Don't believe me? Consider Dell which currently has a market cap of approximately $25.9 billion (stock price of $13.70 8/18/11 10am). This is effectively the price for Dell; if you buy a share now, you pay a small fraction of this price and gain ownership of an equally small portion of the company. Now, what does this $25.9 billion price tag get you? Well, a lot of cash, for starters. Dell has $14.5 billion in cash and short-term investments. These are assets that are highly liquid and not needed for day-to-day operation of the company. On the other hand, Dell has debt, $7.6 billion of it. Subtract net cash from that price tag and you arrive at an approximate enterprise value of $19 billion. This is the effective value of the business itself. How much money does this business generate? Current trailing-twelve-month income is $3.2 billion after tax. That works out to a yield of 16.8%. If Dell were to simply maintain and pay-out earnings, you'd double your investment in less than five years! (assuming you could reinvest pay-outs at the same yield) Dell will not do this; instead, Dell is likely to use some earnings to grow the company and other earnings to buy back stock. But, these actions aren't all that different from simply paying-out earnings. Buying back stock is roughly equivalent to paying a dividend---it reduces the pool of shares, making your shares worth more. And, though there are no guarantees and earnings/revenue have been flat for a few years, reinvesting earnings is likely to grow the company at a modest clip, increasing the earnings to compare against that enterprise value.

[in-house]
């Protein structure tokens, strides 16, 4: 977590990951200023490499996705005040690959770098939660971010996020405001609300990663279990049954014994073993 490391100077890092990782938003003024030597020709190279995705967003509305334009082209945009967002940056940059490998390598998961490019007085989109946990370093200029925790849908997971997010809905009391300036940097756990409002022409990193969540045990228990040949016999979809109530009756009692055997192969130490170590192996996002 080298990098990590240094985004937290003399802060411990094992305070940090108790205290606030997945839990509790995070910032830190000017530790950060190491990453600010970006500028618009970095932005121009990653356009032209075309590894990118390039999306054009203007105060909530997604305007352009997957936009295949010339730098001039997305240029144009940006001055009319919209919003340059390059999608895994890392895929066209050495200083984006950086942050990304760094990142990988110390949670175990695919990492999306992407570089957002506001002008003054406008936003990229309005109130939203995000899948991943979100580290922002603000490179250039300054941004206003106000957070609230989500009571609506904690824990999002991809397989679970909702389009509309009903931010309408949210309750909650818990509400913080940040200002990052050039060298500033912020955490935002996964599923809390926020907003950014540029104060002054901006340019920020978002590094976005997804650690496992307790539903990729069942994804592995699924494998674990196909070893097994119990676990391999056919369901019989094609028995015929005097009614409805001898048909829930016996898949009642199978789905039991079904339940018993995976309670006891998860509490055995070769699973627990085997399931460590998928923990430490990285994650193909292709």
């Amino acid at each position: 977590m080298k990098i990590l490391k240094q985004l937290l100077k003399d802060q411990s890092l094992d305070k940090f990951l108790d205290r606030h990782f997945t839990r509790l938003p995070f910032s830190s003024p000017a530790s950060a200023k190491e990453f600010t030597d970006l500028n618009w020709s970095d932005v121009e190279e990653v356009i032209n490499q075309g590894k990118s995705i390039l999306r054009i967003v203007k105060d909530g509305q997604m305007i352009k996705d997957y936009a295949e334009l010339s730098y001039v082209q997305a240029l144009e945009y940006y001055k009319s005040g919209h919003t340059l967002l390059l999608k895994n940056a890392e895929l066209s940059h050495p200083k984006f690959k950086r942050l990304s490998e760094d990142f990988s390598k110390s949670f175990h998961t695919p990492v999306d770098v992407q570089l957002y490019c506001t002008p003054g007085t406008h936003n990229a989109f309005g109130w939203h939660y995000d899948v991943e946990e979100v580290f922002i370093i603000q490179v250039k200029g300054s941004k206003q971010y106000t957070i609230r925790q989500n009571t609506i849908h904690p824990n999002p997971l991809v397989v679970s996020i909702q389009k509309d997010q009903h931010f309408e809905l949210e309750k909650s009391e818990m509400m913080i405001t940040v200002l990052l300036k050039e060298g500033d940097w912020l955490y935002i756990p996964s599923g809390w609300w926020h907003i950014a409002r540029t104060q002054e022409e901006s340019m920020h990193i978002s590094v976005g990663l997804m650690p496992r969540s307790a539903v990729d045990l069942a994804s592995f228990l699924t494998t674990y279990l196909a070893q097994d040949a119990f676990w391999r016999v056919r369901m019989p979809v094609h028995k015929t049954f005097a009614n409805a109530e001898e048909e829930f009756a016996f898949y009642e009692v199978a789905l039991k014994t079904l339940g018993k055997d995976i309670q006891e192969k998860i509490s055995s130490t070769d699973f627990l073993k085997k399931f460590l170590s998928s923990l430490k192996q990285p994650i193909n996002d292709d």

What I don't understand is why bond and stock prices are so out-of-sorts. Dell effectively pays a yield of 16.8%, yet, bond investors are willing to accept a yield of 3.57% on 30-year U.S. treasuries. Of course, the U.S. is guaranteed to pay interest on the bond (worst case they can print more dollars), whereas there is risk that Dell will reinvest earnings unwisely or be bested by other companies. But, 13.2 percentage points is quite a large margin considering the track-record of the U.S. economy and what a strong, prosperous company Dell has proven to be.
P.S. Net mutual fund flows help to explain why stocks are so cheap. $30 billion moved out of equity funds for the week ended 8/10/11. While this is a small fraction of the tens-of-trillions of equity in global stock markets, it is also the largest such negative move since the last major crash. Investors are scared. It's a great time to buy :-)